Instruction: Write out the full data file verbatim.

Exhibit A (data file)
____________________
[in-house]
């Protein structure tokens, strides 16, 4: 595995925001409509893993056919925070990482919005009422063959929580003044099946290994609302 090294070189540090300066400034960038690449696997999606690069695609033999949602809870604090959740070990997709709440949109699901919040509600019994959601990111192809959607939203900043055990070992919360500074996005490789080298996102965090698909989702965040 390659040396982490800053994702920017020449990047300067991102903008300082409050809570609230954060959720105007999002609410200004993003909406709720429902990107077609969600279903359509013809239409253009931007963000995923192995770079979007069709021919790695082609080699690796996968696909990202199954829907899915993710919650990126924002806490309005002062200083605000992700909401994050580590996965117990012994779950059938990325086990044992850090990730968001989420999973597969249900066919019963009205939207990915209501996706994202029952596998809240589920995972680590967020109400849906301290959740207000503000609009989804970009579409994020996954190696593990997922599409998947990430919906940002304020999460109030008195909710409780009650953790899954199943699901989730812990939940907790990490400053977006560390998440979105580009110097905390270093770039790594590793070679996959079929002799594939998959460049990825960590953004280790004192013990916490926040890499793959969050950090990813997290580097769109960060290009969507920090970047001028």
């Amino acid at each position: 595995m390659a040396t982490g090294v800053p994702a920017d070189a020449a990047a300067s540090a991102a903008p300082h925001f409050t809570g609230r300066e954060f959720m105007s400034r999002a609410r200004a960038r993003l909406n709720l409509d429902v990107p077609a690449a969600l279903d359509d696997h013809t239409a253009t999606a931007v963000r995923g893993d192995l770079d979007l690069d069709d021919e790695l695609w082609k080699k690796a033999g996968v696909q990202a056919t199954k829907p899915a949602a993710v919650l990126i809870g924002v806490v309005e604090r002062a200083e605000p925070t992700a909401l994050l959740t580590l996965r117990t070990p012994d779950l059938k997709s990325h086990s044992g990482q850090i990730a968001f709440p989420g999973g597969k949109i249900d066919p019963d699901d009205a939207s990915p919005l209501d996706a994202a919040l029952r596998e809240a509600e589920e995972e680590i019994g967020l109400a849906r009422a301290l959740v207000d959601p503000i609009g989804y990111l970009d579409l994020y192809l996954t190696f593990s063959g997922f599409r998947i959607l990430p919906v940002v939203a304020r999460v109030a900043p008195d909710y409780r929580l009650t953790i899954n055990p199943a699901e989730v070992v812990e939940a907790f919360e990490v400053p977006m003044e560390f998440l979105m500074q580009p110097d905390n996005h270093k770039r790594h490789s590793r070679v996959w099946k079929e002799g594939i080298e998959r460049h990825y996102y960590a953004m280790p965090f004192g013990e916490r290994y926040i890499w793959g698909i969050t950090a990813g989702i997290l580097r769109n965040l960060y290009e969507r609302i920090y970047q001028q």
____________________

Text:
[in-house]
């Protein structure tokens, strides 16, 4: 595995925001409509893993056919925070990482919005009422063959929580003044099946290994609302 090294070189540090300066400034960038690449696997999606690069695609033999949602809870604090959740070990997709709440949109699901919040509600019994959601990111192809959607939203900043055990070992919360500074996005490789080298996102965090698909989702965040 390659040396982490800053994702920017020449990047300067991102903008300082409050809570609230954060959720105007999002609410200004993003909406709720429902990107077609969600279903359509013809239409253009931007963000995923192995770079979007069709021919790695082609080699690796996968696909990202199954829907899915993710919650990126924002806490309005002062200083605000992700909401994050580590996965117990012994779950059938990325086990044992850090990730968001989420999973597969249900066919019963009205939207990915209501996706994202029952596998809240589920995972680590967020109400849906301290959740207000503000609009989804970009579409994020996954190696593990997922599409998947990430919906940002304020999460109030008195909710409780009650953790899954199943699901989730812990939940907790990490400053977006560390998440979105580009110097905390270093770039790594590793070679996959079929002799594939998959460049990825960590953004280790004192013990916490926040890499793959969050950090990813997290580097769109960060290009969507920090970047001028």
């Amino acid at each position: 595995m390659a040396t982490g090294v800053p994702a920017d070189a020449a990047a300067s540090a991102a903008p300082h925001f409050t809570g609230r300066e954060f959720m105007s400034r999002a609410r200004a960038r993003l909406n709720l409509d429902v990107p077609a690449a969600l279903d359509d696997h013809t239409a253009t999606a931007v963000r995923g893993d192995l770079d979007l690069d069709d021919e790695l695609w082609k080699k690796a033999g996968v696909q990202a056919t199954k829907p899915a949602a993710v919650l990126i809870g924002v806490v309005e604090r002062a200083e605000p925070t992700a909401l994050l959740t580590l996965r117990t070990p012994d779950l059938k997709s990325h086990s044992g990482q850090i990730a968001f709440p989420g999973g597969k949109i249900d066919p019963d699901d009205a939207s990915p919005l209501d996706a994202a919040l029952r596998e809240a509600e589920e995972e680590i019994g967020l109400a849906r009422a301290l959740v207000d959601p503000i609009g989804y990111l970009d579409l994020y192809l996954t190696f593990s063959g997922f599409r998947i959607l990430p919906v940002v939203a304020r999460v109030a900043p008195d909710y409780r929580l009650t953790i899954n055990p199943a699901e989730v070992v812990e939940a907790f919360e990490v400053p977006m003044e560390f998440l979105m500074q580009p110097d905390n996005h270093k770039r790594h490789s590793r070679v996959w099946k079929e002799g594939i080298e998959r460049h990825y996102y960590a953004m280790p965090f004192g013990e916490r290994y926040i890499w793959g698909i969050t950090a990813g989702i997290l580097r769109n965040l960060y290009e969507r609302i920090y970047q001028q």